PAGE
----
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Marco Rubio: Media, politicians cower from ‘terror of the mob’

Do reporters, politicians fear violent protesters? Senator contends so.

U.S. Sen. Marco Rubio on Friday again turned his attention to violence in American streets, with Kenosha’s conflagration after police shot a man the latest example of the “rage that we have seen throughout this year of trials.”

That rage, he said, manifests through mob violence. And he holds public officials and the working press responsible for not calling the carnage out for what it is, he said in a self-produced video.

“Many in government reluctantly and timidly condemn these rioters because they fear tarnishing peaceful protesters. And many major news organizations downplay the terror of the mob because it doesn’t fit their narrative.”

The Senator went on to describe “local authorities, afraid of the mob,” with the narrative creating a destabilization not novel to the violence in Kenosha.

“The day belonged to the protesters who were demanding justice. The night belonged to the vandals, arsonists, looters, and a destructive cycle was underway,” Rubio said.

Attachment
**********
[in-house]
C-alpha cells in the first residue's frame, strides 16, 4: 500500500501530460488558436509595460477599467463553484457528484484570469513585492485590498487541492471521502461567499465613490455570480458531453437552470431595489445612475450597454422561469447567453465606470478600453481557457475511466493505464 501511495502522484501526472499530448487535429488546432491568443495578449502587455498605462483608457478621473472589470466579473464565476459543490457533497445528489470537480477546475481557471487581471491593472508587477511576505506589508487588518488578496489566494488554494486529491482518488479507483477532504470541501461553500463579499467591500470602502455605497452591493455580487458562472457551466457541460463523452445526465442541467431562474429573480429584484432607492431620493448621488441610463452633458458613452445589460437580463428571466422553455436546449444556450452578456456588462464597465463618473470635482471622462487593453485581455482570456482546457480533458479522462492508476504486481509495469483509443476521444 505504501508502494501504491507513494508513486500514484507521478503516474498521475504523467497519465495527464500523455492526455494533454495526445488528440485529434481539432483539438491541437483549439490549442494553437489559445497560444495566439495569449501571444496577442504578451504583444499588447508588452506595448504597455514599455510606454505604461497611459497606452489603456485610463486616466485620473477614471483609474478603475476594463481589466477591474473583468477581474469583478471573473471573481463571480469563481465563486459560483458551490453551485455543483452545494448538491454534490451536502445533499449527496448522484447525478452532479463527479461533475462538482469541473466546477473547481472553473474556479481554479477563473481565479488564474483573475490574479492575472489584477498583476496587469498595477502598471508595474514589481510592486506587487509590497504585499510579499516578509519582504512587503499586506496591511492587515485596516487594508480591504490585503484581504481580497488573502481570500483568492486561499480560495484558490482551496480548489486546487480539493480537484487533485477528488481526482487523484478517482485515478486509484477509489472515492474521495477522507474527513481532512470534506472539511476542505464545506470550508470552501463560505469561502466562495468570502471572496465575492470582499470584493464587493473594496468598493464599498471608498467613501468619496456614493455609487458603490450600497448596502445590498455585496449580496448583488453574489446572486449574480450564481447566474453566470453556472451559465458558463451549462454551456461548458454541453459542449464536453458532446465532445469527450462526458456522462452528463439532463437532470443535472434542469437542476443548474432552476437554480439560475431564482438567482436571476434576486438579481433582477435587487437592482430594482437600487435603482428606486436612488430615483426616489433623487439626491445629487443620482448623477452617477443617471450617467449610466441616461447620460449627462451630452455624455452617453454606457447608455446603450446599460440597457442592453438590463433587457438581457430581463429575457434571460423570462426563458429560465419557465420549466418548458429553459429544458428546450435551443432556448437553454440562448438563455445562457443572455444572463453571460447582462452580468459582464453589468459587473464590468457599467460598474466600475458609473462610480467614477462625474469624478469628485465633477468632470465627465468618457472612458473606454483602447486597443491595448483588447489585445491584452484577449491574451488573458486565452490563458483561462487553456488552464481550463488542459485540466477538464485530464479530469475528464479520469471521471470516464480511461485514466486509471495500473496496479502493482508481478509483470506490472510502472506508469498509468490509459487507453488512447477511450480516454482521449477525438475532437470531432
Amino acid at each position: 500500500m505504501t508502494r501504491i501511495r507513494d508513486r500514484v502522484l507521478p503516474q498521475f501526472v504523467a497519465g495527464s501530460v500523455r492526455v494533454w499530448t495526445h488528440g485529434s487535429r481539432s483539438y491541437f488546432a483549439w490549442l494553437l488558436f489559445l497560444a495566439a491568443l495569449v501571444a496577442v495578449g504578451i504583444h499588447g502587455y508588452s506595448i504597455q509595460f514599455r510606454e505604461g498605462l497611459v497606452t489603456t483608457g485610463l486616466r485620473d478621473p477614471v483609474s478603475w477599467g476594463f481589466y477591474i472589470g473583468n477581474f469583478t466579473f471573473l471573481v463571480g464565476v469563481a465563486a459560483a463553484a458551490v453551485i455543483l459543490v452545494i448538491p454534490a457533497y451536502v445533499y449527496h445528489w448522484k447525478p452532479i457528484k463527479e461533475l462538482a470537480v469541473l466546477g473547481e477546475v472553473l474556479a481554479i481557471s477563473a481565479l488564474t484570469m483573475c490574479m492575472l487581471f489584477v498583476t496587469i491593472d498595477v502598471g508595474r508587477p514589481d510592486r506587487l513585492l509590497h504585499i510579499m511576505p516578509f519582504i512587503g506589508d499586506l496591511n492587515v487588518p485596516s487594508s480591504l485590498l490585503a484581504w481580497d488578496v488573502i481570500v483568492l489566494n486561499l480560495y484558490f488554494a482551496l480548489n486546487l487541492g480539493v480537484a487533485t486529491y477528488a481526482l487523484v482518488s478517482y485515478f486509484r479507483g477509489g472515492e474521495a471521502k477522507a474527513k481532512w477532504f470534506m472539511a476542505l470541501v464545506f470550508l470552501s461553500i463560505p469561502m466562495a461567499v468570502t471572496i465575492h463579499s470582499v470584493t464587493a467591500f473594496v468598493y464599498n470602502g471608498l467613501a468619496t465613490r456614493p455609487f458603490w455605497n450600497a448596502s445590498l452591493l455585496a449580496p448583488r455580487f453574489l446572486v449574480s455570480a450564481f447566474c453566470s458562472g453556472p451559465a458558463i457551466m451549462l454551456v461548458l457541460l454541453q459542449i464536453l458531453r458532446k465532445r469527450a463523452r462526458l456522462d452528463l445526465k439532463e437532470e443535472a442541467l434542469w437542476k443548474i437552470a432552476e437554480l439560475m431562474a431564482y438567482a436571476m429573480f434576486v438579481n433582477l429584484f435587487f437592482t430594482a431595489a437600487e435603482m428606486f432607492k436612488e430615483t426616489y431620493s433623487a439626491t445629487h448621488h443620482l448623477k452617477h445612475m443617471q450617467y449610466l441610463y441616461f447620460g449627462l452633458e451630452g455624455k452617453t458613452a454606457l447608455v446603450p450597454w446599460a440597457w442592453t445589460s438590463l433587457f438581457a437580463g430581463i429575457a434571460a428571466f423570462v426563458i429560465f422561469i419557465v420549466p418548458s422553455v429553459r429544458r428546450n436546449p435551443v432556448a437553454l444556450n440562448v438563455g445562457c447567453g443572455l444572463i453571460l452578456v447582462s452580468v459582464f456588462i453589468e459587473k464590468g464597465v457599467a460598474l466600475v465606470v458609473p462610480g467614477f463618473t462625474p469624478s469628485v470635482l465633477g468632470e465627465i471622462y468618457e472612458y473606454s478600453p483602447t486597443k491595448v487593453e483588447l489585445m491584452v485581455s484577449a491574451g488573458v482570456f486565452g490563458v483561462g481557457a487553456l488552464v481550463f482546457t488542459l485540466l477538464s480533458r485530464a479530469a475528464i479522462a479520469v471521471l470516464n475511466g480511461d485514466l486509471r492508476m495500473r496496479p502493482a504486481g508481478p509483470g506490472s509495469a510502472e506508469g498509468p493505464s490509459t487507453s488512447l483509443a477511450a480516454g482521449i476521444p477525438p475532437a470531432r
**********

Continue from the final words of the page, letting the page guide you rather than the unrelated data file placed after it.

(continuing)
The Senator acknowledged “the long-standing and simmering view in the African-American community that black men are targeted by law enforcement, often with deadly results,” but said that should be “addressed through reforms that make everyone safer, not riots.”

The Senator has touched on these themes with regularity since the police killing of George Floyd in Minneapolis, including this week, when he said that Democrats “don’t want to be seen” opposing the protesters, because of potential ideological overlap.

“I don’t have an answer to it,” Rubio said, “except to say they think or suspect the ideology of some of those people who are out there doing this aligns with theirs. They don’t want to be seen as taking them on.”

Rubio’s position is similar to that of Sen. Rick Scott, who said Tuesday that Democrats won’t take on the protesters because the party wants their votes.

Written By

A.G. Gancarski has been a correspondent for FloridaPolitics.com since 2014. In 2018, he was a finalist for an Association of Alternative Newsweeklies "best political column." He can be reached at AG@FloridaPolitics.com

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